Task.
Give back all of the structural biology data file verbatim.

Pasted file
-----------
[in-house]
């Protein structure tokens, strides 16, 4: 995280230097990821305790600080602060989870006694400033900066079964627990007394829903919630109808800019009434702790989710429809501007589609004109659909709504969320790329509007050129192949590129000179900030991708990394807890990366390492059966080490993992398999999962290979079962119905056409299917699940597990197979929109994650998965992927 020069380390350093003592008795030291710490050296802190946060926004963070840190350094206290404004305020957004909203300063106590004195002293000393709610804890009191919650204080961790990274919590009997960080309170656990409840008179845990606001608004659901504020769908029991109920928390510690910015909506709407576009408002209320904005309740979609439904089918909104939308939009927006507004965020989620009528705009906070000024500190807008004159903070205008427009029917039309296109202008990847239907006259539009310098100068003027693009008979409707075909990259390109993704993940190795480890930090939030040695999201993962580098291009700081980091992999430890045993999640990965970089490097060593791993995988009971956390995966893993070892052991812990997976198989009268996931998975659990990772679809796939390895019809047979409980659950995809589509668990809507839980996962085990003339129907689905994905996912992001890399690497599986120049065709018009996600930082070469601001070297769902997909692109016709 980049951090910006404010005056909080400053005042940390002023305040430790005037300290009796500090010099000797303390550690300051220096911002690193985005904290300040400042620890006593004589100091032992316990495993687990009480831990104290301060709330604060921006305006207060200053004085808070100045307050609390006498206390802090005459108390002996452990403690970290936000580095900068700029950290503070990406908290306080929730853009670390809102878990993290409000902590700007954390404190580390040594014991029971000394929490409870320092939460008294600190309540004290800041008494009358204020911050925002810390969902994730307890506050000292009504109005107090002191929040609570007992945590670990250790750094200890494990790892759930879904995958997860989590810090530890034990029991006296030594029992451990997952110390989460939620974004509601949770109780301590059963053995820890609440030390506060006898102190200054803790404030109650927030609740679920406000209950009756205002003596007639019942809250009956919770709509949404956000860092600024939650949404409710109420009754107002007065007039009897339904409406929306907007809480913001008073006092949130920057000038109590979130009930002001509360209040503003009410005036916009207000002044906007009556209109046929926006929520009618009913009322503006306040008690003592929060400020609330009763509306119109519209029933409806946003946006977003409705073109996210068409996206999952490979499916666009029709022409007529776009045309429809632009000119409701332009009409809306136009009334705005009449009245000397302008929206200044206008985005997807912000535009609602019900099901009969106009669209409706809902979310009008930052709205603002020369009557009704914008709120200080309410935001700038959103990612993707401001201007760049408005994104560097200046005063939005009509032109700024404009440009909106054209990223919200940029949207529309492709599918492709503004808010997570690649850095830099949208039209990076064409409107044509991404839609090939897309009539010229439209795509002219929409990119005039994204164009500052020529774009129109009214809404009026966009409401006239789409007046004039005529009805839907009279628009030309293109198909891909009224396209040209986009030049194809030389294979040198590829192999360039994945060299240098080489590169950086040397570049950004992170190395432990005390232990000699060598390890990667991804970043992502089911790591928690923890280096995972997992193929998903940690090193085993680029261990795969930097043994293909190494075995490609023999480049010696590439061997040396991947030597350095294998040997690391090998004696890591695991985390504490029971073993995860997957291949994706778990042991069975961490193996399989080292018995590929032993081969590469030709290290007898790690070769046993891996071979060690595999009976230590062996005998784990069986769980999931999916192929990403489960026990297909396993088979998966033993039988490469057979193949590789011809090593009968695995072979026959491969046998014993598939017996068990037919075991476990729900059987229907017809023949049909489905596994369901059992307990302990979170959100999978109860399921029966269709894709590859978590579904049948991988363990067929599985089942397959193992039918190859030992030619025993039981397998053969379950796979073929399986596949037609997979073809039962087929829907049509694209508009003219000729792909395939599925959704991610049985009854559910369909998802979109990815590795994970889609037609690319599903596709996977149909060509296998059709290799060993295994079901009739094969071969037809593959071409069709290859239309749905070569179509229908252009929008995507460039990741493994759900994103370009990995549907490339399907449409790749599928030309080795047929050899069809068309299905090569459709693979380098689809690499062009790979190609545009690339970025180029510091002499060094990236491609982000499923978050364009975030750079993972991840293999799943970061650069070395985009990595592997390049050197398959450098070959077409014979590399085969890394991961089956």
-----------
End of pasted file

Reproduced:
[in-house]
């Protein structure tokens, strides 16, 4: 995280230097990821305790600080602060989870006694400033900066079964627990007394829903919630109808800019009434702790989710429809501007589609004109659909709504969320790329509007050129192949590129000179900030991708990394807890990366390492059966080490993992398999999962290979079962119905056409299917699940597990197979929109994650998965992927 020069380390350093003592008795030291710490050296802190946060926004963070840190350094206290404004305020957004909203300063106590004195002293000393709610804890009191919650204080961790990274919590009997960080309170656990409840008179845990606001608004659901504020769908029991109920928390510690910015909506709407576009408002209320904005309740979609439904089918909104939308939009927006507004965020989620009528705009906070000024500190807008004159903070205008427009029917039309296109202008990847239907006259539009310098100068003027693009008979409707075909990259390109993704993940190795480890930090939030040695999201993962580098291009700081980091992999430890045993999640990965970089490097060593791993995988009971956390995966893993070892052991812990997976198989009268996931998975659990990772679809796939390895019809047979409980659950995809589509668990809507839980996962085990003339129907689905994905996912992001890399690497599986120049065709018009996600930082070469601001070297769902997909692109016709 980049951090910006404010005056909080400053005042940390002023305040430790005037300290009796500090010099000797303390550690300051220096911002690193985005904290300040400042620890006593004589100091032992316990495993687990009480831990104290301060709330604060921006305006207060200053004085808070100045307050609390006498206390802090005459108390002996452990403690970290936000580095900068700029950290503070990406908290306080929730853009670390809102878990993290409000902590700007954390404190580390040594014991029971000394929490409870320092939460008294600190309540004290800041008494009358204020911050925002810390969902994730307890506050000292009504109005107090002191929040609570007992945590670990250790750094200890494990790892759930879904995958997860989590810090530890034990029991006296030594029992451990997952110390989460939620974004509601949770109780301590059963053995820890609440030390506060006898102190200054803790404030109650927030609740679920406000209950009756205002003596007639019942809250009956919770709509949404956000860092600024939650949404409710109420009754107002007065007039009897339904409406929306907007809480913001008073006092949130920057000038109590979130009930002001509360209040503003009410005036916009207000002044906007009556209109046929926006929520009618009913009322503006306040008690003592929060400020609330009763509306119109519209029933409806946003946006977003409705073109996210068409996206999952490979499916666009029709022409007529776009045309429809632009000119409701332009009409809306136009009334705005009449009245000397302008929206200044206008985005997807912000535009609602019900099901009969106009669209409706809902979310009008930052709205603002020369009557009704914008709120200080309410935001700038959103990612993707401001201007760049408005994104560097200046005063939005009509032109700024404009440009909106054209990223919200940029949207529309492709599918492709503004808010997570690649850095830099949208039209990076064409409107044509991404839609090939897309009539010229439209795509002219929409990119005039994204164009500052020529774009129109009214809404009026966009409401006239789409007046004039005529009805839907009279628009030309293109198909891909009224396209040209986009030049194809030389294979040198590829192999360039994945060299240098080489590169950086040397570049950004992170190395432990005390232990000699060598390890990667991804970043992502089911790591928690923890280096995972997992193929998903940690090193085993680029261990795969930097043994293909190494075995490609023999480049010696590439061997040396991947030597350095294998040997690391090998004696890591695991985390504490029971073993995860997957291949994706778990042991069975961490193996399989080292018995590929032993081969590469030709290290007898790690070769046993891996071979060690595999009976230590062996005998784990069986769980999931999916192929990403489960026990297909396993088979998966033993039988490469057979193949590789011809090593009968695995072979026959491969046998014993598939017996068990037919075991476990729900059987229907017809023949049909489905596994369901059992307990302990979170959100999978109860399921029966269709894709590859978590579904049948991988363990067929599985089942397959193992039918190859030992030619025993039981397998053969379950796979073929399986596949037609997979073809039962087929829907049509694209508009003219000729792909395939599925959704991610049985009854559910369909998802979109990815590795994970889609037609690319599903596709996977149909060509296998059709290799060993295994079901009739094969071969037809593959071409069709290859239309749905070569179509229908252009929008995507460039990741493994759900994103370009990995549907490339399907449409790749599928030309080795047929050899069809068309299905090569459709693979380098689809690499062009790979190609545009690339970025180029510091002499060094990236491609982000499923978050364009975030750079993972991840293999799943970061650069070395985009990595592997390049050197398959450098070959077409014979590399085969890394991961089956």